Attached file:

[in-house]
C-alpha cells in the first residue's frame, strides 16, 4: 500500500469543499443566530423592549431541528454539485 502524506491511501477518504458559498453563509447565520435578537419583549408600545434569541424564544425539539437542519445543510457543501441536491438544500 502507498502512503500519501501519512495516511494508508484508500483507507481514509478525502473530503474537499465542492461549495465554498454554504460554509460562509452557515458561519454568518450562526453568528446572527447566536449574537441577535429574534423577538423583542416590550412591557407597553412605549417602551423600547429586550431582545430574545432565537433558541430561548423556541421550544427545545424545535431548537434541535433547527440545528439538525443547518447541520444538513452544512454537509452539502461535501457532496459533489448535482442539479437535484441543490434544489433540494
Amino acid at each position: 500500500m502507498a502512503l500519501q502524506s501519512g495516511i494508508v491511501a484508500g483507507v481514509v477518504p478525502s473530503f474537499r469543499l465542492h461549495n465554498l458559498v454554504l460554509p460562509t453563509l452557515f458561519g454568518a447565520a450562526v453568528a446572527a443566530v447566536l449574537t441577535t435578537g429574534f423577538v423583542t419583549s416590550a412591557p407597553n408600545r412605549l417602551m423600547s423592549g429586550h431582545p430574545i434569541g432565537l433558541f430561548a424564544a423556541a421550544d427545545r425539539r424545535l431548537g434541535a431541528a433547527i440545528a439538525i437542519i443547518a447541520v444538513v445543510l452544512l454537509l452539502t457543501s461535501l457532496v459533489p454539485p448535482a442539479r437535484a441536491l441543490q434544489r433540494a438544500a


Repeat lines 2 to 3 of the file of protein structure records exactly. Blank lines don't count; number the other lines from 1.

C-alpha cells in the first residue's frame, strides 16, 4: 500500500469543499443566530423592549431541528454539485 502524506491511501477518504458559498453563509447565520435578537419583549408600545434569541424564544425539539437542519445543510457543501441536491438544500 502507498502512503500519501501519512495516511494508508484508500483507507481514509478525502473530503474537499465542492461549495465554498454554504460554509460562509452557515458561519454568518450562526453568528446572527447566536449574537441577535429574534423577538423583542416590550412591557407597553412605549417602551423600547429586550431582545430574545432565537433558541430561548423556541421550544427545545424545535431548537434541535433547527440545528439538525443547518447541520444538513452544512454537509452539502461535501457532496459533489448535482442539479437535484441543490434544489433540494
Amino acid at each position: 500500500m502507498a502512503l500519501q502524506s501519512g495516511i494508508v491511501a484508500g483507507v481514509v477518504p478525502s473530503f474537499r469543499l465542492h461549495n465554498l458559498v454554504l460554509p460562509t453563509l452557515f458561519g454568518a447565520a450562526v453568528a446572527a443566530v447566536l449574537t441577535t435578537g429574534f423577538v423583542t419583549s416590550a412591557p407597553n408600545r412605549l417602551m423600547s423592549g429586550h431582545p430574545i434569541g432565537l433558541f430561548a424564544a423556541a421550544d427545545r425539539r424545535l431548537g434541535a431541528a433547527i440545528a439538525i437542519i443547518a447541520v444538513v445543510l452544512l454537509l452539502t457543501s461535501l457532496v459533489p454539485p448535482a442539479r437535484a441536491l441543490q434544489r433540494a438544500a